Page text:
The BMJ offers several advantages for researchers, including high visibility for their work (the BMJ’s impact factor is 14.1 and 1 222 712 browsers from around the world access 5 643 102 pages from bmj.com every month). Research published in the BMJ is open access—the full text of every BMJ research article (the definitive version published on bmj.com) is available to anyone with an internet connection, anywhere in the world, at no charge, from the day of its publication.9

Because we publish research articles under a Creative Commons license,10 authors retain copyright of their work. The default license we offer is CC BY-NC but, for studies whose funders require it, we also offer a CC BY license.11 Research papers are published electronically soon after acceptance and new manuscripts are posted on bmj.com every day. The BMJ also automatically submits the full text of all research articles to PubMed Central, the full text repository of the US National Library of Medicine. This ensures compliance with the public access mandates of the US National Institutes of Health, the UK Medical Research Council, the Wellcome Trust, and other funding agencies that require public access for the research they fund.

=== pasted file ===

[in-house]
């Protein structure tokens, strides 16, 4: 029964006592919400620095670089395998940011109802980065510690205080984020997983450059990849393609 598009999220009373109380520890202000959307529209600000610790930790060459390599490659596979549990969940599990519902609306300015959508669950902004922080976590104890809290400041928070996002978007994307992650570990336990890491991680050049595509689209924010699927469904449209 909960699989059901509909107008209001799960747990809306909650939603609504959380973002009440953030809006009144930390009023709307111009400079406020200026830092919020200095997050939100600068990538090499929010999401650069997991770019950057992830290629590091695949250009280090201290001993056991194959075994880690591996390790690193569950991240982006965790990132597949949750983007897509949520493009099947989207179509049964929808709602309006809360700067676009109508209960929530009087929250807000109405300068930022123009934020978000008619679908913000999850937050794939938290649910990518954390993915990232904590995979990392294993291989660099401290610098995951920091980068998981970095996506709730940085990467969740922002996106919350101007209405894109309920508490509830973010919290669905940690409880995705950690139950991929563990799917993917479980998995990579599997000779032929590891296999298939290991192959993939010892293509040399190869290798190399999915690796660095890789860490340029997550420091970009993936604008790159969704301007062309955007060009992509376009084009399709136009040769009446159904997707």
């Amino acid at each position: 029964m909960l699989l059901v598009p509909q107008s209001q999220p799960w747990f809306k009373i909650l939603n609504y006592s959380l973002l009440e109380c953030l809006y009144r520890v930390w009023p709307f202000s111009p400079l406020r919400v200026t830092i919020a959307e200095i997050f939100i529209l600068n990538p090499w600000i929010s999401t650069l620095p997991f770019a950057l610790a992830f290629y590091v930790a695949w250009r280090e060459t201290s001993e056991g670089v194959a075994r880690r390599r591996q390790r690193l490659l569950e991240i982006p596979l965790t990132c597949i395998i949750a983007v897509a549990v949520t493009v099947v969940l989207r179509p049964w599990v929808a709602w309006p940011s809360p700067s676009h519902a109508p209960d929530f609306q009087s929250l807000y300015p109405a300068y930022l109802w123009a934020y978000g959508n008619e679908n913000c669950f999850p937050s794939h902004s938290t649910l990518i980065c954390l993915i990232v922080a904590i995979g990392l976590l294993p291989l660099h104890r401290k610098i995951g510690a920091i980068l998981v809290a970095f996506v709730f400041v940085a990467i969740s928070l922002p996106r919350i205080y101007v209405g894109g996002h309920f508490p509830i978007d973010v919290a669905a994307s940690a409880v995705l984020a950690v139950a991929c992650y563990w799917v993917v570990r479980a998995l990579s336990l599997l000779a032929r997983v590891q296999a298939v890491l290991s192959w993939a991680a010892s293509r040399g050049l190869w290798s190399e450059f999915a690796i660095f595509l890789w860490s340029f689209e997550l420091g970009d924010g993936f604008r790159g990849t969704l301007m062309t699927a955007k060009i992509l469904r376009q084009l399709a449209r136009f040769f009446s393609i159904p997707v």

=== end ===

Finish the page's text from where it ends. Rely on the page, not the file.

Because medical research and clinical practice are global endeavors, we at the BMJ actively seek to receive submissions and to engage readers from all over the world. Several of our research editors live in Europe, two in the United States, and one in India, and our reviewers come from all continents. When making editorial decisions we consider a study’s international impact. Although the BMJ is a single journal, and all research studies are accessible from anywhere, bmj.com offers geotargeted content for UK, US, Indian, and international readers.

If you are engaged in research that may change the way we practice medicine, set healthcare priorities, or conduct and disseminate research, we are interested in your work and we encourage you to submit it to the BMJ.

Notes

Cite this as: BMJ 2013;346:f2433

Footnotes

  • Competing interests: I have read and understood the BMJ Group policy on declaration of interests and declare the following interests: I am employed by and perform clinical work for Johns Hopkins Community Physicians.

  • Provenance and peer review: Commissioned; not externally peer reviewed.

View Abstract